India-Saudi trade to touch $7 bn
Bilateral trade is expected to more than double, to reach $7 bn by 2010 from the present level of $3 bn.india Updated: Jan 24, 2006 13:17 IST
Bilateral trade between India and Saudi Arabia is expected to more than double, to reach $7 billion by 2010 from the present level of $3 billion in which the Indian textile sector will play a major role, according to The Associated Chambers of Commerce and Industry of India (ASSOCHAM).
"The exports of Indian textile products to Saudi Arabia will play a dominant role despite competition from Pakistan, Sri Lanka, Bangladesh and even China," ASSOCHAM said in its background paper on 'Indo-Saudi Arabia Trade Prospects'.
The Paper, which will be circulated on January 25, when the King of Saudi Arabia addresses the Indian industry, points out that India's current exports to Saudi Arabia stagger around $1.3 billion dollars while its imports from Saudi Arabia restricts within the range of $1.2 billion.
Major Indian items exported to Saudi Arabia constitute both basmati and non-basmati rice, readymade garments and machinery while imports are dominant in the areas of both organic and inorganic chemicals, metal scrap, leather and gold.
The Paper forecast that currently India's textile exports to Saudi Arabia constitute about 40 per cent of its total exports worldwide and their demand in Saudi Arabia will increase manifolds because of the price factor and smooth export transactions that Saudi Arabia provides for the Indian industry.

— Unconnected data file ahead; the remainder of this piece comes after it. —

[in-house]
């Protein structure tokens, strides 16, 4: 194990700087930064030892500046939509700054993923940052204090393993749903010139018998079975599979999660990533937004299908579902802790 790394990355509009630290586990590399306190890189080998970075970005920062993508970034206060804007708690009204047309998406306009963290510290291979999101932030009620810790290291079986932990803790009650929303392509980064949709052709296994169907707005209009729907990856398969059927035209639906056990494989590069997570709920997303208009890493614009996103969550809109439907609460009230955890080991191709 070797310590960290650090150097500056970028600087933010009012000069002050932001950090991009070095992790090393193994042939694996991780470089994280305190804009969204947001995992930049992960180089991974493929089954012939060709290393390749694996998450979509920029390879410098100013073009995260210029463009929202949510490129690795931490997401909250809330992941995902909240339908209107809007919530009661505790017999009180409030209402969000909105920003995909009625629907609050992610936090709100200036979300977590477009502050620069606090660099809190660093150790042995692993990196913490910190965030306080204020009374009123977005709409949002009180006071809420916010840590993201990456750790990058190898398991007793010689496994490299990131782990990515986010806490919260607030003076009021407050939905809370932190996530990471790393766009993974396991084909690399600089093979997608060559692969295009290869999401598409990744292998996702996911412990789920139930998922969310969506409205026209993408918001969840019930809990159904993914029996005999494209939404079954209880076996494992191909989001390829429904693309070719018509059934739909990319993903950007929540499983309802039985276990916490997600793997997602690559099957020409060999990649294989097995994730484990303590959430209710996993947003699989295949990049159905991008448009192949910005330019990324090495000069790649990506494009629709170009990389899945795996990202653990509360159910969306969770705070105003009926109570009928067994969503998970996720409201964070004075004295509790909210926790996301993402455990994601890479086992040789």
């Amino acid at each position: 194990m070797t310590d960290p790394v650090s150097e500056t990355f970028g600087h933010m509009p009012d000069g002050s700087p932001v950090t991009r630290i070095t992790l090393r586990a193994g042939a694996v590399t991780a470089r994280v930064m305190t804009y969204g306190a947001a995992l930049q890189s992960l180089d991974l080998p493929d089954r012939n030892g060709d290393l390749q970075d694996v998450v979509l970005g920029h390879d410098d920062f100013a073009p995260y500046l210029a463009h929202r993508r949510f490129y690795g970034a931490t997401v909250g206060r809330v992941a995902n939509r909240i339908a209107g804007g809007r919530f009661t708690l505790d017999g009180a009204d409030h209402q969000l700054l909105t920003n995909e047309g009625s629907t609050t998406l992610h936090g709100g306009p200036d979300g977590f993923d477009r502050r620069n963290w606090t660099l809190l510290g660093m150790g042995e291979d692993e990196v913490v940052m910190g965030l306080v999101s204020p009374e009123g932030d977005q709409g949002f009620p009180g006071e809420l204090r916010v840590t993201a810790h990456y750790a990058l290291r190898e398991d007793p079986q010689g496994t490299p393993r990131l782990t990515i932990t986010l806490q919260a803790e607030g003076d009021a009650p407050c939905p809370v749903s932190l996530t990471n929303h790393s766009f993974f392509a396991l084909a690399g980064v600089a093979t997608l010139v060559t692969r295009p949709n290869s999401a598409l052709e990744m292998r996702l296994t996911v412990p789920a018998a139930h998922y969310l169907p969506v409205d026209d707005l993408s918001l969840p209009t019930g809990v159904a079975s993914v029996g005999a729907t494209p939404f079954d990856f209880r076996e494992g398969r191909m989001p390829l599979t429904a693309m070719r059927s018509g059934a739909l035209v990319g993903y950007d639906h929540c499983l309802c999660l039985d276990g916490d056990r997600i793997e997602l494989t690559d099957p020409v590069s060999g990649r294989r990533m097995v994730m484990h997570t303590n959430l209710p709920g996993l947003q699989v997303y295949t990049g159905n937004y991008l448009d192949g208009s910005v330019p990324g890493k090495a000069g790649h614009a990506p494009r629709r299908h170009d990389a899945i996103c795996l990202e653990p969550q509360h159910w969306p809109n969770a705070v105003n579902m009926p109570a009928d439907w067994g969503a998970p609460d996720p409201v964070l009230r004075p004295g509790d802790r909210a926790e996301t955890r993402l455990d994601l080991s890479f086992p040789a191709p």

Although, China, Sri Lanka, Bangladesh and even Pakistan will continue to pose severe competition for Indian textile products to Saudi Arabia, India will be able to survive such a competition because of its good bilateral relations with Saudi Arabia, says the Paper.
The other areas of higher prospects that will accelerate India's exports to Saudi Arabia will include gems and jewellery, organic food products and products like meat and fish.
In all these areas of economic activities in Saudi Arabia, the Indian demand will keep increasing and thus lead to the escalation of India's higher trade to Saudi Arabia.
The Paper also says that Saudi Arabia will also import communication devices, readymade clothes, blankets, furniture, sanitary equipment, construction materials, car spare parts, medical equipment, cars, trucks and agriculture products.
The bilateral investments between the two countries will, however, grow steadily. A number of Indian firms have taken advantage of new Saudi laws and established joint ventures projects or wholly-owned subsidiaries in the Kingdom.
Several Indian companies have established collaborations with Saudi companies and are working in the Kingdom in the areas of designing, consultancy, financial services and software development.
All these activities will grow faster, and cement our business ties with Saudi Arabia, the chamber said.
India, on the other hand, will have to simplify some of its restrictions and bureaucratic hurdles to attract Saudi Arabian investments in India as our system still provides for stringent restrictions that restrict the inflow of the Gulf capital into India.
The Paper therefore has suggested that just as India has been offering sops to ASEAN countries in terms of tariff relations and simple procedures, similar treatment should also be extended to Gulf region, particularly Saudi Arabia so that their capital flies towards India, concludes the Paper.